For students in Costa Rica’s remote Sepecue community, getting to school is a two-hour journey by local horse, tractor, and boat. Many are unable to afford it, and government reimbursements only cover official public transport. This is just one challenge faced by many of Costa Rica’s indigenous communities, who have long been underserved by and underrepresented in government. Legislation mandating the government consult with indigenous communities passed in 1977, but the progress on instituting an actual dialogue has been slow.
In 2012, Costa Rica joined the Open Government Partnership (OGP) and committed to working with reformers and indigenous leaders to meet the community’s needs using the OGP process. This OGP approach includes presenting information in local languages and requires all government agencies to engage in meaningful dialogue with the public. Indigenous leader and campaigner Luis Ortiz says the new approach “feels different this time.”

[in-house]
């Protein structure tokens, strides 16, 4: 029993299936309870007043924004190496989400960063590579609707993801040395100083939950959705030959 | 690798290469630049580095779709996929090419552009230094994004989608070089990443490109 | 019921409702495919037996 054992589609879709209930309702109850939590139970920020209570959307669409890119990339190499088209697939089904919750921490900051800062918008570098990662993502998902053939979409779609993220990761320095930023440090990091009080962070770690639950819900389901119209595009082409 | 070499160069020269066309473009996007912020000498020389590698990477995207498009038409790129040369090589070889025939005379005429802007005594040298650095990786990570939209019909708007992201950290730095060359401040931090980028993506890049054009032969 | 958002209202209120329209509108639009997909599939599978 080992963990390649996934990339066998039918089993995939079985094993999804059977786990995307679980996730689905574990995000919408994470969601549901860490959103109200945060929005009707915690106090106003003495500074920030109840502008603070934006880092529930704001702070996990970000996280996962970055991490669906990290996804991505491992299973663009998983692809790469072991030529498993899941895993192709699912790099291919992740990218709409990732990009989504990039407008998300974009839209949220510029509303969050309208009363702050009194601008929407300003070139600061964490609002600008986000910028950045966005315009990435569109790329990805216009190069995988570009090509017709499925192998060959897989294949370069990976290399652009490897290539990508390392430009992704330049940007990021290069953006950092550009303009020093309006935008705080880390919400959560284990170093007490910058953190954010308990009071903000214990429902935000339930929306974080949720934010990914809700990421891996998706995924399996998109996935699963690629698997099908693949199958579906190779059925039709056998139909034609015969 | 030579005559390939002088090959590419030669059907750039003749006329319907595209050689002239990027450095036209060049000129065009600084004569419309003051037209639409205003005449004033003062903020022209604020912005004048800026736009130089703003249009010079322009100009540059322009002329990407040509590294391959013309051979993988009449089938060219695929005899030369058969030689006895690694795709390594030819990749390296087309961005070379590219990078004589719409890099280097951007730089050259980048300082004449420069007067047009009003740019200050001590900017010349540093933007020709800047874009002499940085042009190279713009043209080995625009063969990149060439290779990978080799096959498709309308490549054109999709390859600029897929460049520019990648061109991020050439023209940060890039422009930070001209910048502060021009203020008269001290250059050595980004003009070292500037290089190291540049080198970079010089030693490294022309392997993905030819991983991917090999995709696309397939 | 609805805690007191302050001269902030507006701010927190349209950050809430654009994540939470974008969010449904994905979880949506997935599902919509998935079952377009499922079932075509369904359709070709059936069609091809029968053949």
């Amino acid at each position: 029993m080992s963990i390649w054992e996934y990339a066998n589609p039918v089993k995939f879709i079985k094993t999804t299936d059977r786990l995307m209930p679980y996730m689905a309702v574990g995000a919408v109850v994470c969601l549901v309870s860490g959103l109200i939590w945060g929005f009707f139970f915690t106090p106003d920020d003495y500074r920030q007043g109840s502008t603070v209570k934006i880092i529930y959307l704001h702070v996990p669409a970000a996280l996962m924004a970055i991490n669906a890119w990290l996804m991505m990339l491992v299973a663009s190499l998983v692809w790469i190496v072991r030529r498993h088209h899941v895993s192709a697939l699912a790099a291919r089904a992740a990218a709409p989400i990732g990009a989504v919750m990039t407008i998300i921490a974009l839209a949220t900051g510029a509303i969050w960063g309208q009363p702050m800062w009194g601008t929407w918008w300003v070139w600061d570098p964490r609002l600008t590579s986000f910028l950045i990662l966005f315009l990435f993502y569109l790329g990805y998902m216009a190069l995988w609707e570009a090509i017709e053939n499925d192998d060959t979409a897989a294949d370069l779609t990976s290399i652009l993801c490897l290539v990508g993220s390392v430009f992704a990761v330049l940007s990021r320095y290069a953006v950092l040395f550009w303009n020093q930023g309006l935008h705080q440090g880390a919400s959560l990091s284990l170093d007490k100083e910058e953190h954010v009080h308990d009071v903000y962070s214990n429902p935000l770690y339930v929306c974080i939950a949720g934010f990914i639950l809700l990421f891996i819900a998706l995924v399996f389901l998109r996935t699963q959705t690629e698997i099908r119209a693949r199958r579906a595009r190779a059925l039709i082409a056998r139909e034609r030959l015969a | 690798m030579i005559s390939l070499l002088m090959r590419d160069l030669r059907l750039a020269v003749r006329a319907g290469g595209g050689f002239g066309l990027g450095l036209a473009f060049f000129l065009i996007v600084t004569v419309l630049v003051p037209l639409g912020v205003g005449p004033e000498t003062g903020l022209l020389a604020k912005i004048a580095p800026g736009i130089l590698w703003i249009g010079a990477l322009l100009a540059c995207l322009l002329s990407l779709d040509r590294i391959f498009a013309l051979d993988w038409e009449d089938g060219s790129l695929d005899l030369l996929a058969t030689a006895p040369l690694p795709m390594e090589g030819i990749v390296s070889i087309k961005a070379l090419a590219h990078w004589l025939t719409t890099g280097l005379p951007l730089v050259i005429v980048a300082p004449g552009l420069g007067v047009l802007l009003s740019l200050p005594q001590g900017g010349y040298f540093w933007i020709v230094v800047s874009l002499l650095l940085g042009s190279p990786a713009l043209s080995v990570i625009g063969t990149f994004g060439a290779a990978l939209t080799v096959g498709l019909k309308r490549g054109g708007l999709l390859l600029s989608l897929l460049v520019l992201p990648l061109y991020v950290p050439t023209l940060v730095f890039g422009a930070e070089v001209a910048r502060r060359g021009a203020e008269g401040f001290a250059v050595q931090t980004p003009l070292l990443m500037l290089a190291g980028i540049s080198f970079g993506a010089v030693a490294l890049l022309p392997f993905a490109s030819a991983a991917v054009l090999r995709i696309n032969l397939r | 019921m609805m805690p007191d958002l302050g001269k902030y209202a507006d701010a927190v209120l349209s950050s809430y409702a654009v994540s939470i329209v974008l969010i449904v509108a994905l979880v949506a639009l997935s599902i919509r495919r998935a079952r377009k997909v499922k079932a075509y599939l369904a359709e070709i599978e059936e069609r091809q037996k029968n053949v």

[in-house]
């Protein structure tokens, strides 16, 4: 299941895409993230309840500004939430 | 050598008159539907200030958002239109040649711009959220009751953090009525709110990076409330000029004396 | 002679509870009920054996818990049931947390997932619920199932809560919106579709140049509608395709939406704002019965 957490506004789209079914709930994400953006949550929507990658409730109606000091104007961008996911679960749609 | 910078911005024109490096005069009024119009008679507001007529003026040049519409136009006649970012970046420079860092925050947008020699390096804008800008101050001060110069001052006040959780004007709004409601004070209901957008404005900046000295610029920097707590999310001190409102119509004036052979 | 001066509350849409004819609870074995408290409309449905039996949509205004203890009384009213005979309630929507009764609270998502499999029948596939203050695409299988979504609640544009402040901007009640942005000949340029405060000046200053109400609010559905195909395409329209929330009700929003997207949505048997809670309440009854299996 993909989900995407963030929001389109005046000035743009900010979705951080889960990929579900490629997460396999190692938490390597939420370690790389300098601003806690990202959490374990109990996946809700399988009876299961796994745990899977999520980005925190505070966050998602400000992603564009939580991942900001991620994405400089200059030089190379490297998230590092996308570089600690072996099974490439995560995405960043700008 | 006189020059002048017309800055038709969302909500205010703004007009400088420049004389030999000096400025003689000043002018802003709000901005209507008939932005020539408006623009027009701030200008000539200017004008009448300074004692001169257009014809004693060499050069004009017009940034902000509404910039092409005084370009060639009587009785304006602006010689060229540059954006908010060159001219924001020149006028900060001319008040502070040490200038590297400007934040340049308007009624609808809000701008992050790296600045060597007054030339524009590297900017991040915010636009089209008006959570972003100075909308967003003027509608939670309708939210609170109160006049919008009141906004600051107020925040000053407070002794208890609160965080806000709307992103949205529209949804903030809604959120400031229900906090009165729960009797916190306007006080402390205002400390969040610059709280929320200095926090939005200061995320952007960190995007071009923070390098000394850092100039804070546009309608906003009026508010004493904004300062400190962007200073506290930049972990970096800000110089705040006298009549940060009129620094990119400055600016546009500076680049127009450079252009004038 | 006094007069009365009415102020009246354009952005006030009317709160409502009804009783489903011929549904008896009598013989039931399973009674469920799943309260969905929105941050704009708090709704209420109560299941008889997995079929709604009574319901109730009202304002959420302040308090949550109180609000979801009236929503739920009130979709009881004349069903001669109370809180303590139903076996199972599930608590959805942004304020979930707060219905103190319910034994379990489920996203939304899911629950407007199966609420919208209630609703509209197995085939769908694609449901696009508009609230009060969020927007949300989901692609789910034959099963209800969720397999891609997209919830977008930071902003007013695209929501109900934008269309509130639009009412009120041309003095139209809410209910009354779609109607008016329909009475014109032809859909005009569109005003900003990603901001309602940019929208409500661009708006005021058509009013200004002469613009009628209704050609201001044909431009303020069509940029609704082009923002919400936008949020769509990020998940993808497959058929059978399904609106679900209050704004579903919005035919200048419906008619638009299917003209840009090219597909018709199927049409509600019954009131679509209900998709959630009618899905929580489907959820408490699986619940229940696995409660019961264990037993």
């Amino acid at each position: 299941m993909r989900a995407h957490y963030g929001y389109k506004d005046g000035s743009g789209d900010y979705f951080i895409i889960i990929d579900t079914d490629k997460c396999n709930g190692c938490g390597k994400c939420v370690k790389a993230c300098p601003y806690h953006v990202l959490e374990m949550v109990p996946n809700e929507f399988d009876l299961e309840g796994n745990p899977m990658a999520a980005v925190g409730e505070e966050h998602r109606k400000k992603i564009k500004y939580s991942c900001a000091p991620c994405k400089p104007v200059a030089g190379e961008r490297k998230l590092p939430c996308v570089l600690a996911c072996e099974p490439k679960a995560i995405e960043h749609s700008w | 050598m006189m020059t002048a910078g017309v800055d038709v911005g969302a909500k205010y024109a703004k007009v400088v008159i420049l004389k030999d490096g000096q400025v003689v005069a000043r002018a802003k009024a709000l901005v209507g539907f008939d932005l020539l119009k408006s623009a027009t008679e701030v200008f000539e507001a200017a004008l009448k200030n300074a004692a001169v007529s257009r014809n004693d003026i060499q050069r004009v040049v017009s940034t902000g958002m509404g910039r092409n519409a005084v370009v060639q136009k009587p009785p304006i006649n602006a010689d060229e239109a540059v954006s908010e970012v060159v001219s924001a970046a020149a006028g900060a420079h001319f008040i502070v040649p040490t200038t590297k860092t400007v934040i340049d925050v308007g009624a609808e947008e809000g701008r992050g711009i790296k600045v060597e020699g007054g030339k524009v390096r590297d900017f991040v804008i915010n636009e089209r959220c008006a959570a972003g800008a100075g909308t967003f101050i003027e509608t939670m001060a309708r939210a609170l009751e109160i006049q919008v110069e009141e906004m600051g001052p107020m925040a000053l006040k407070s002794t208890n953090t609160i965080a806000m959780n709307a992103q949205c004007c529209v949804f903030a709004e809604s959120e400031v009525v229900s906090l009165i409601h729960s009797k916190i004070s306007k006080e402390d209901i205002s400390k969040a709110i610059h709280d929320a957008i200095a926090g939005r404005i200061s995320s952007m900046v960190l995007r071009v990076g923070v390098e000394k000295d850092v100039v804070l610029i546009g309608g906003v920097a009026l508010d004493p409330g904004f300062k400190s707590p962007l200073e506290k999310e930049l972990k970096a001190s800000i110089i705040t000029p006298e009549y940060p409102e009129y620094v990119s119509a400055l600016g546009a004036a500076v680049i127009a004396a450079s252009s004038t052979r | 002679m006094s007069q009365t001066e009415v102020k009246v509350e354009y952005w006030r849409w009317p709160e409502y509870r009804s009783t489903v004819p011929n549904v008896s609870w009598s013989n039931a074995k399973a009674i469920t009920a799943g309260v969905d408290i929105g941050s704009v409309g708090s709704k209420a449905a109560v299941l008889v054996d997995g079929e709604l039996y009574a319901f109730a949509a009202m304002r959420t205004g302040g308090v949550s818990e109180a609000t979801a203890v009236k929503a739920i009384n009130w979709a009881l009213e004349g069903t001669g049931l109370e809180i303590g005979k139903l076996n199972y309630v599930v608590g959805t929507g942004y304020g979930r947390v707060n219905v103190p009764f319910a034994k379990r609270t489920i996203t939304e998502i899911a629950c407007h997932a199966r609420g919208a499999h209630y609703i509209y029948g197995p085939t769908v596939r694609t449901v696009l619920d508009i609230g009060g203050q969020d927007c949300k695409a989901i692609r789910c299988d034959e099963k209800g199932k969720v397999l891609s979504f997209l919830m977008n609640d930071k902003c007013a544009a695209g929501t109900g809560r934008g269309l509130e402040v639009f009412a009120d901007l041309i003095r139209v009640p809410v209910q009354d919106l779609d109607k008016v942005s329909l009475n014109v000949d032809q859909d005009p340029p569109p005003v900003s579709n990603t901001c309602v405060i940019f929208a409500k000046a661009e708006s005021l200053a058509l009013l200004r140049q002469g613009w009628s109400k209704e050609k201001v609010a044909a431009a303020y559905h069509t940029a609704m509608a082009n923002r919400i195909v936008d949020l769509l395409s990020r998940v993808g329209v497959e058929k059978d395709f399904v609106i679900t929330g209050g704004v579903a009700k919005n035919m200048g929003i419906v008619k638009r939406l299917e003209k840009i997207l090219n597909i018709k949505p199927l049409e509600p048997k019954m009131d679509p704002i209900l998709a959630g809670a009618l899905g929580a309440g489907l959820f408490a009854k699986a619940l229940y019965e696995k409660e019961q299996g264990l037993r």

And it’s yielding results. The new process has led to the construction of five schools. New doctors assigned to indigenous areas have been improving healthcare. Ten new water sources have been established. Travel allowances now cover all the methods students use to get to school, and night classes are available for those unable to attend during the day. The results are clear: listening to — and hearing — indigenous voices has created a better environment for policy decisions and has translated into tangible improvements in people lives.